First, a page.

Elaine Mullane || At Home in Books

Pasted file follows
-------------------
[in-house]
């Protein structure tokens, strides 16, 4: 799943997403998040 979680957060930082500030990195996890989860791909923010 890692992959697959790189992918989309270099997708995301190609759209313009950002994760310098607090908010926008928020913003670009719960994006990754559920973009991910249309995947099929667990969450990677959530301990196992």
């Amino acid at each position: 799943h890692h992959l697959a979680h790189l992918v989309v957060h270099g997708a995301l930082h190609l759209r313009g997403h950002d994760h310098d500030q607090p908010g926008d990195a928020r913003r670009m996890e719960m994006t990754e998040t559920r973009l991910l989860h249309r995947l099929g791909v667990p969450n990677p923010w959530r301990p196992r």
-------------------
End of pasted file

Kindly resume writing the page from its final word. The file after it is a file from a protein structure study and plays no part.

If I could describe the experience of reading Sue Rainsford's work, I would liken it to standing in a woodland and having tree roots and vines creep around your body, enveloping and consuming you. There is something swampy and earthy about it; it is hypnotic and utterly mesmerising. Redder Days follows the story of Anna and Adam, twins living on an abandoned commune in a volatile landscape, which has been devastated by an epidemic of "redness". It has taken over the world; affecting some lives, e If I could describe the experience of reading Sue Rainsford's work, I would liken it to standing in a woodland and having tree roots and vines creep around your body, enveloping and consuming you. There is something swampy and earthy about it; it is hypnotic and utterly mesmerising. Redder Days follows the story of Anna and Adam, twins living on an abandoned commune in a volatile landscape, which has been devastated by an epidemic of "redness". It has taken over the world; affecting some lives, ending others. Their only interaction is with Koan, the commune's former leader, who has convinced Anna and Adam the world is ending and they must perform daily devotional worship to an imminent apocalyptic storm. When a former inhabitant of the commune returns and forces Anna and Adam to question the malignant control Koan has on their lives, the twins must ask themselves: which is more terrifying - The End or the reality that their beloved mother chose to abandon them? One thing I love about Rainsford's writing is the illusive quality of it: she trusts you to piece the parts together and leaves you to forge your own way. Redder Days is a haunting and visceral exploration of corruption, abandonment, motherhood, abuse, manipulation and control. It is genre-bending and multifaceted in its nod to dystopian narratives, literary horror and feminist theory, and the influence of art and anthropology. In reading this novel I was fascinated by the symbol of the colour red and the discussion of the female body - particularly the symbol of the stain left behind by Anna and Adam's mother on the floor of their cabin. It is something that hints at a loss of control; it resists removal and has altered the very fabric of their lives. There are some writers who, no matter what their stories or concepts, whenever they put pen to paper, you want to read what they have to say. Sue Rainsford is one of those writers, for me. Redder Days is stirring and unnerving, wonderfully imaginative, beautiful and moving. I have so much to say about its many layers, much more than I can fit here ⭐⭐⭐⭐⭐